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School boards have a reputation for serving as a rubber stamp for the district administration, particularly when it comes to big buck projects for new facilities. So it came as a surprise when one school board member broke ranks recently to oppose an $87 million referendum set to go before Winona voters.
Steve Schild was the only “no” in a 6-1 vote by the Winona Area Public Schools Board to move forward with a huge renovation and construction project at a time when the district continues to experience and expect further declines in enrollment. Schild’s strategy could serve as a blueprint for school board members in other districts facing tough choices due to the new realities facing public schools.
The first-term school board member who’s not running for re-election made his case in a column in the Winona Daily News.
I think it’s a mistake to pump millions of tax dollars into buildings when we’re in an enrollment decline that has lasted more than a quarter-century and still hasn’t bottomed out. There’s lots of evidence, evidence gathered by WAPS itself, that the enrollment decline is not a blip but our new reality:
WAPS enrollment has been cut nearly in half since 1994-95.
The middle school is about half-full. By 2032, WAPS buildings are projected to have between 815 and 1,419 empty seats. Even the lower number of empty seats is more than our total elementary enrollment (786), more than our middle-school enrollment (661), and nearly equal to our high-school enrollment (840), according to figures presented May 19.
Schild points out there are 20 percent less school age children in the district than 15 years ago with more educational alternatives to choose from. He argues the old template of more spending on bricks and mortar no longer cuts it.
My biggest concern about the referendum goes beyond numbers. It’s about the future, and whether we’re willing to acknowledge that what worked in the past is no longer sustainable. With enrollment continuing to drop and funding based on enrollment, a system that worked for years now has schools nationwide in perpetual financial crisis. Until we acknowledge and act on our new reality, we’ll always be struggling against a demographic tide — families having fewer kids — that we cannot change.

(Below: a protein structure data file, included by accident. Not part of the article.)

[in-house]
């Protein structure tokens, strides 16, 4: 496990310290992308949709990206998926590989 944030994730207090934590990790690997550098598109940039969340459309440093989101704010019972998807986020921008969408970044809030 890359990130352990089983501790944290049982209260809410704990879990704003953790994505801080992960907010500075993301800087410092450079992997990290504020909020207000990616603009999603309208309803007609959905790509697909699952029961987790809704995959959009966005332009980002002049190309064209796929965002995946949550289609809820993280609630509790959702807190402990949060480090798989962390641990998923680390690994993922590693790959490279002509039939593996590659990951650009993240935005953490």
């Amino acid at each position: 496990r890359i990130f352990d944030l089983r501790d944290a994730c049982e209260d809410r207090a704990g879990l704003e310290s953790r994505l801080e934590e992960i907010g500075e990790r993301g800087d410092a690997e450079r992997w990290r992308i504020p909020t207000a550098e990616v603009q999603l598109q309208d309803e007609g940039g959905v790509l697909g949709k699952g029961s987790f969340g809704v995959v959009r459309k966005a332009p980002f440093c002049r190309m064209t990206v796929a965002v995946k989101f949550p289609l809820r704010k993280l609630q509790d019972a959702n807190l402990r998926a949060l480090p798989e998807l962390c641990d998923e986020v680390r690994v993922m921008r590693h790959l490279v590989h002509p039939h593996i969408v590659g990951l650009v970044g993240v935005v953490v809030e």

School officials originally planned to put the measure up to a vote in November, but pushed it back to April 2023 in order to allow time for “engaging with the community” as the district’s website put it.
Board member Karl Sonneman said it will be important to persuade community members who may need a little nudging to get to the polls.
“This isn’t a question of just putting the facts out,” Sonneman said. “Persuasion takes more. It takes listening to what people say, being able to answer their questions, being able to present a complex picture of what we’re doing.”
Board member Stephanie Smith agreed, adding that engaging with more community members could even lead to increased enrollment.
Administrators highlight the results of a survey that found a majority of district residents support the referendum and $87 million price tag. But as the Winona Post notes, a greater majority were reluctant to actually foot the bill, which would amount to an average of $17 per month more in property taxes for an owner of a $200,000 home.
The majority of respondents did not support a tax increase high enough — on a $200,000 home — to fund the referendum. When asked more specifically how much more per month they would be willing to pay in property taxes for school facilities upgrades in a referendum, 29 percent said nothing, 25 percent said $6, 18 percent said $12 and 11 percent said $18. Just 2 percent said they would pay $24 and 1 percent said they would pay $30.
Steve Schild will no longer be serving on the Winona School Board by the time the referendum goes before voters next April. But his willingness to challenge the conventional thinking sets the standard for his replacement.
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